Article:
This was the kind of stuff I'd been craving. The kind of things that they never teach you on television or in the fancy chefs' cookbooks I'd been collecting. (Those books ended up doing a bit of their own collecting: dust.) And not only did Jacques explain how and why I should be doing something a certain way, he did it with full step-by-step photographs. This was recipe blogging years before recipe blogging even existed.

The book is a collection of La Technique and La Methode, two separate volumes published in the late 1970s, and it does show its age in a few areas. Encasing a bottle of vodka in a block of ice is one of his basic techniques. He shows you how to carve olives into rabbits and hard-boiled eggs into clown faces. I'd love to see a fully updated version with more modern techniques, but there's plenty of charm to be found in these artifacts.

In a way, it was perfect timing that I got the book just before a beach vacation. If I'd gotten it back home, I would have jumped straight into it, knife in hand, following along each step of the way, paying too much attention to the photos and the results rather than the explanations and theories. (I'm the kind of guy who doesn't bother reading instructions in full before turning on his power tools.) Instead, I read and re-read that book a half dozen times on that beach in Mexico, taking in everything the master had to say before ever attempting to try it for myself.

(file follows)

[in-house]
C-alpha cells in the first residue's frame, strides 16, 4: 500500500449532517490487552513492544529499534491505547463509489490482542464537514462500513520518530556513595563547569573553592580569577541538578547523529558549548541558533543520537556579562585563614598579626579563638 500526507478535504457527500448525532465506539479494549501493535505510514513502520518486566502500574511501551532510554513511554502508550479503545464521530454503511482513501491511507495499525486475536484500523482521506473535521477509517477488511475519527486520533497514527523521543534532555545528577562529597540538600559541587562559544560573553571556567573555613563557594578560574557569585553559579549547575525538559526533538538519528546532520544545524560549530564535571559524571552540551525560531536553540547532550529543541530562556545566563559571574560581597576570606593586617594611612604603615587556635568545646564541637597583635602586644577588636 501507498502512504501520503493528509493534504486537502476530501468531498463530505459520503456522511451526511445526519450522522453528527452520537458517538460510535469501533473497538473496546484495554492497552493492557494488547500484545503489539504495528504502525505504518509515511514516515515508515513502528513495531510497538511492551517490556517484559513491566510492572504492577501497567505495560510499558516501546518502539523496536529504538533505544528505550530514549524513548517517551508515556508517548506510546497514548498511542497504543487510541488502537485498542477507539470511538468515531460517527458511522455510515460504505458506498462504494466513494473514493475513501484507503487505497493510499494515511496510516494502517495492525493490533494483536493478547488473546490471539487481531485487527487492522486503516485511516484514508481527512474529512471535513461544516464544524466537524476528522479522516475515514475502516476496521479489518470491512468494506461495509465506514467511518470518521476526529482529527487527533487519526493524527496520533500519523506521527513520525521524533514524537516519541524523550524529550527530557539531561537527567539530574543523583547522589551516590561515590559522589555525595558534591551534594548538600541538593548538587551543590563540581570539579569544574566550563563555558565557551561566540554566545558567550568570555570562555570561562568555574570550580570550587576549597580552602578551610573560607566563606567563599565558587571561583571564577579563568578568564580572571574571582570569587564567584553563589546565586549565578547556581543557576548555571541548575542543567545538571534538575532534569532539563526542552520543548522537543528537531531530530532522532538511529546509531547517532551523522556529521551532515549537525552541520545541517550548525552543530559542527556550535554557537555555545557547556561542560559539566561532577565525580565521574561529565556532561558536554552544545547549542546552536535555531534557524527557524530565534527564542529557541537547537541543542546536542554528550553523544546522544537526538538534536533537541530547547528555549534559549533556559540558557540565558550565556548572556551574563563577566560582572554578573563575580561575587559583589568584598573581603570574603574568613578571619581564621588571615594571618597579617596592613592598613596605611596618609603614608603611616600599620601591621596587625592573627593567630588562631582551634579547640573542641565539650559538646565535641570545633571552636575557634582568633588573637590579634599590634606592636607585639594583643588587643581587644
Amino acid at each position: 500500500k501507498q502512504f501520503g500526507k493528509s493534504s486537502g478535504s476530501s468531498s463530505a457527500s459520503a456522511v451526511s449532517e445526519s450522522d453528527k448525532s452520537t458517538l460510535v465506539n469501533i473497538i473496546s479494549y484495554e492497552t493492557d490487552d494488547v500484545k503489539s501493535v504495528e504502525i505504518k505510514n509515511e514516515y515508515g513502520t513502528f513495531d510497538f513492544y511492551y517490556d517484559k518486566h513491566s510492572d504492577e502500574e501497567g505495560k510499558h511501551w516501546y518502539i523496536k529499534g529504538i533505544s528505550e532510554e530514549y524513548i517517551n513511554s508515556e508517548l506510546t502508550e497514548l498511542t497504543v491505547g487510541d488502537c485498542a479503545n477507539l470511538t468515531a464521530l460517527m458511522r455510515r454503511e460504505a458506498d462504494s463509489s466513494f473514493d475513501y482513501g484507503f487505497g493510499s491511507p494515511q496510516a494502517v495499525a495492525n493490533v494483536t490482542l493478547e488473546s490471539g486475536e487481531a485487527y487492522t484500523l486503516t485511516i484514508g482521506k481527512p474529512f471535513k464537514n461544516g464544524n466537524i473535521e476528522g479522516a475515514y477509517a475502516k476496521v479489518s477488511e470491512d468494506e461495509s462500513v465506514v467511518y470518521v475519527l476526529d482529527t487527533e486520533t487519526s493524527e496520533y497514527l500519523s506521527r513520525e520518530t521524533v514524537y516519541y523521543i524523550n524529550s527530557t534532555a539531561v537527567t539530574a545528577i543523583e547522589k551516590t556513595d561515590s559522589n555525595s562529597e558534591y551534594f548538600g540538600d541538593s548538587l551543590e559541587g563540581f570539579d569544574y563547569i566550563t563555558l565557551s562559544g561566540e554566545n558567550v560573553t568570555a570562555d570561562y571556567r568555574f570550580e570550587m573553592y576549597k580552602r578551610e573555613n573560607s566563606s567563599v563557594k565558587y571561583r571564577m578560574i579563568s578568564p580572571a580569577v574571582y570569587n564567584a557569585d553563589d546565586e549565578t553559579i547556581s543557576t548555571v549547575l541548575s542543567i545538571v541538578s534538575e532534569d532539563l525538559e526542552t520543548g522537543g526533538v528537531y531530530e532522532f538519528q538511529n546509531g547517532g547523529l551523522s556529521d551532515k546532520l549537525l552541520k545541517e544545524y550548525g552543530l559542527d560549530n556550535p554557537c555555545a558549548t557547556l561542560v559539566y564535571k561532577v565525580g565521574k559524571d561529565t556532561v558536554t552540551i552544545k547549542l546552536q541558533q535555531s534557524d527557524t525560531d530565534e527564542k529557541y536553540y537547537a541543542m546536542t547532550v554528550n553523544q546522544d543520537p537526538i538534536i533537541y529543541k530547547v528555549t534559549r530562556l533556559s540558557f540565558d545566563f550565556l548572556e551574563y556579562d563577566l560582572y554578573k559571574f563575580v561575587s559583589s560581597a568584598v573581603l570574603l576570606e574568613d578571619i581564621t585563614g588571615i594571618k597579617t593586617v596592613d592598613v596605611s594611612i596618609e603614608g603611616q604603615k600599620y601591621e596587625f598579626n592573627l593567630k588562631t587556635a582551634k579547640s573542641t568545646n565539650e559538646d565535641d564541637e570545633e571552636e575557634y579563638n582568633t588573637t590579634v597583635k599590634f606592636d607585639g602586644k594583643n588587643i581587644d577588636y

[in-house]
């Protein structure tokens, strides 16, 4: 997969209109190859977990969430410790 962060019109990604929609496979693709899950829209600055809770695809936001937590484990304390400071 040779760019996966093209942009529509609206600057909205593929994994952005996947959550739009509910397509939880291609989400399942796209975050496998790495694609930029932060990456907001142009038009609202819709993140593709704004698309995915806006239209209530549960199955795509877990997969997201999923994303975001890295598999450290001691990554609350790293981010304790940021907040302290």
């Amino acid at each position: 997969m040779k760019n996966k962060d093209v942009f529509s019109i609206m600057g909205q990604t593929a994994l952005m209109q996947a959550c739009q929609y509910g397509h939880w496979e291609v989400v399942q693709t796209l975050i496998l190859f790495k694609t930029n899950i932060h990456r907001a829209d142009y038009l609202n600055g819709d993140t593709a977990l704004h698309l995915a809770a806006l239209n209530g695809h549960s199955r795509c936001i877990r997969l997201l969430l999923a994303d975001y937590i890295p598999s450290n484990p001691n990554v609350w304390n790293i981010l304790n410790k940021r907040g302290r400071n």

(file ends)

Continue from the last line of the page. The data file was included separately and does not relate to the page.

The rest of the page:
And make no mistake: Jacques Pépin is a master, and I don't use that word lightly. Just watch him make an omelet or debone a chicken on YouTube, then reach down and pick your jaw up off the floor.

There are plenty of great chefs in the world, but very few who are also great teachers.

The first time I met Jacques in person, I was a line cook at a restaurant in Boston. He'd come in to dine, and our chef, knowing my history with his book, asked Jacques if I could come out to the bar, where he was enjoying an after-dinner cocktail, to chat with him. I was nervous walking through the dining room in my cook's whites—cooks never walk into the dining room—but he was as instantly personable and warm as he appears on television. What a relief!

He'd just finished a meal that started with a dish that had come off of my station: pommes soufflé stuffed with caviar. Pommes soufflé, a preparation I first read about on that beach in Mexico, is not an easy dish to get right. You have to cut potato slices to just the right thickness, fry them once, chill them, then fry them again. If you slice and cook the potatoes just so, they puff up like magic, turning into crispy potato balloons with translucent, paper-thin walls that shatter like glass. I had a puff rate of around 40%. I mentioned my troubles to Jacques, and he instantly got up and came back to the kitchen to look at my potato slices.